National Employment Situation for July

The July national unemployment rate remained unchanged at 9.5 percent, according to the Bureau of Labor Statistics. Data from the payroll survey showed total nonfarm employment suffered a net loss of 131,000 largely due to declines in government jobs (143,000 temporary census positions were terminated last month). Private sector employment added 71,000 jobs in July for the largest positive gain since April; however, the figure was significantly below the economists’ forecasts. Luca di Leo and Jeff Bater of the Wall Street Journal write:

Economists polled by Dow Jones Newswires were expecting total nonfarm payrolls to drop by a smaller 60,000 in July.
The June data was revised down significantly. Payrolls fell 221,000 that month, more than the 125,000 drop previously reported, as only 31,000 jobs were added in the private sector.
Taking into account revisions to prior months this year, the U.S. economy added an average of less than 100,000 jobs a month in the first seven months, a level that’s not strong enough to bring unemployment down.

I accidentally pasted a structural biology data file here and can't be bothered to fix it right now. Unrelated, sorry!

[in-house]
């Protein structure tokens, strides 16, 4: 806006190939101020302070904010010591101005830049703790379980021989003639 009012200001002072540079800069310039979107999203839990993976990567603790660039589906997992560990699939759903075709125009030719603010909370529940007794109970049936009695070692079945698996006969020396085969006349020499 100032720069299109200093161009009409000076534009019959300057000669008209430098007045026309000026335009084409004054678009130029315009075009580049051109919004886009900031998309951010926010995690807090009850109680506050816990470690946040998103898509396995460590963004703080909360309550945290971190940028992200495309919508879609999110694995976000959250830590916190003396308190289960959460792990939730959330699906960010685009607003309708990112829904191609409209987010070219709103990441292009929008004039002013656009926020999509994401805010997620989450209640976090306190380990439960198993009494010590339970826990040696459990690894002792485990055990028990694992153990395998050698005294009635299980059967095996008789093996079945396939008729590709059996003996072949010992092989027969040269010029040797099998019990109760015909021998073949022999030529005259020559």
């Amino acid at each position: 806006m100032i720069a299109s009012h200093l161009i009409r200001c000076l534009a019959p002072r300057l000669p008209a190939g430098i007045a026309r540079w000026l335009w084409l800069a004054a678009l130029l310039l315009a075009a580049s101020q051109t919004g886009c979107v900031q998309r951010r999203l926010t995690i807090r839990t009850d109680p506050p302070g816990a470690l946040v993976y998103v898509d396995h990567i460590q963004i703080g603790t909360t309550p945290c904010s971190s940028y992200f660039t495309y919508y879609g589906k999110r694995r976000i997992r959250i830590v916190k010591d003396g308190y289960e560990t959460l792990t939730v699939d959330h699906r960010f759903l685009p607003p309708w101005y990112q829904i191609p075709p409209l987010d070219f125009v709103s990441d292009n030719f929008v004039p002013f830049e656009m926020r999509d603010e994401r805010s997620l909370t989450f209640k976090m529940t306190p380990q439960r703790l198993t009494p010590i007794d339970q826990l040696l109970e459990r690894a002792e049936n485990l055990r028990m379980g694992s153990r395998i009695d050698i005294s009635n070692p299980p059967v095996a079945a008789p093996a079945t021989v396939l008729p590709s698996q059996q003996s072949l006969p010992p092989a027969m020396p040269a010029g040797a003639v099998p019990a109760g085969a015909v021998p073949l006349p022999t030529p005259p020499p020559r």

The jobless rate, which is calculated using a separate household survey, held steady at 9.5% in July. Economists were expecting it to edge higher to 9.6%.
After the worst recession in decades, the recovery that began in July 2009 has recently been losing momentum, but it’s hard to say if it’s just a temporary slowdown or if the economy could start to contract again. The Federal Reserve may consider taking steps to support the economy when officials meet next Tuesday. Some worry that with unemployment still so high and consumer prices recently dropping, the U.S. economy runs the risk of falling into a Japan-like deflationary trap of very slow growth and falling prices.

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